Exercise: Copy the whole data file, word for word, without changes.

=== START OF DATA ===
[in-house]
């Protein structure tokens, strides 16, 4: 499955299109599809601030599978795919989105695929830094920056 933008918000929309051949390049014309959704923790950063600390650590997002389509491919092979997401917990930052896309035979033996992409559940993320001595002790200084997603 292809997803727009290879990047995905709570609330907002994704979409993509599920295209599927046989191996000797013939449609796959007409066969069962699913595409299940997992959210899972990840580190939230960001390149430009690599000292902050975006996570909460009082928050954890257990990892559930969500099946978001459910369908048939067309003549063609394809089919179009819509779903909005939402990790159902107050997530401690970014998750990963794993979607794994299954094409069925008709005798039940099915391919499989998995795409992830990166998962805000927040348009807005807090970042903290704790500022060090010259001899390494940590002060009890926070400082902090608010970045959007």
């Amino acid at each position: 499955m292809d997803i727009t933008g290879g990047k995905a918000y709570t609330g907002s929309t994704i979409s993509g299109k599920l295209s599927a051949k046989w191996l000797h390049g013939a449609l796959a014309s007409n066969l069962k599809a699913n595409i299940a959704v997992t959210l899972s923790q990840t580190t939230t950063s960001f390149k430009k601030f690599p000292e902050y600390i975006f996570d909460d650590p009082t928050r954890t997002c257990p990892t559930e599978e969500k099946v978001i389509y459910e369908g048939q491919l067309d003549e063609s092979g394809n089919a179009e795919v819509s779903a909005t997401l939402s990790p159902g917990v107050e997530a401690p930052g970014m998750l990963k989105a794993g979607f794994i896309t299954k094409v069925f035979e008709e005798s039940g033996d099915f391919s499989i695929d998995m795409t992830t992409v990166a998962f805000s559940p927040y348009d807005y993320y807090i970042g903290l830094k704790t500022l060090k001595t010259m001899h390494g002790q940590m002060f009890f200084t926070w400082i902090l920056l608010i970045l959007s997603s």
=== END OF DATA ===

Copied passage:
[in-house]
């Protein structure tokens, strides 16, 4: 499955299109599809601030599978795919989105695929830094920056 933008918000929309051949390049014309959704923790950063600390650590997002389509491919092979997401917990930052896309035979033996992409559940993320001595002790200084997603 292809997803727009290879990047995905709570609330907002994704979409993509599920295209599927046989191996000797013939449609796959007409066969069962699913595409299940997992959210899972990840580190939230960001390149430009690599000292902050975006996570909460009082928050954890257990990892559930969500099946978001459910369908048939067309003549063609394809089919179009819509779903909005939402990790159902107050997530401690970014998750990963794993979607794994299954094409069925008709005798039940099915391919499989998995795409992830990166998962805000927040348009807005807090970042903290704790500022060090010259001899390494940590002060009890926070400082902090608010970045959007």
């Amino acid at each position: 499955m292809d997803i727009t933008g290879g990047k995905a918000y709570t609330g907002s929309t994704i979409s993509g299109k599920l295209s599927a051949k046989w191996l000797h390049g013939a449609l796959a014309s007409n066969l069962k599809a699913n595409i299940a959704v997992t959210l899972s923790q990840t580190t939230t950063s960001f390149k430009k601030f690599p000292e902050y600390i975006f996570d909460d650590p009082t928050r954890t997002c257990p990892t559930e599978e969500k099946v978001i389509y459910e369908g048939q491919l067309d003549e063609s092979g394809n089919a179009e795919v819509s779903a909005t997401l939402s990790p159902g917990v107050e997530a401690p930052g970014m998750l990963k989105a794993g979607f794994i896309t299954k094409v069925f035979e008709e005798s039940g033996d099915f391919s499989i695929d998995m795409t992830t992409v990166a998962f805000s559940p927040y348009d807005y993320y807090i970042g903290l830094k704790t500022l060090k001595t010259m001899h390494g002790q940590m002060f009890f200084t926070w400082i902090l920056l608010i970045l959007s997603s």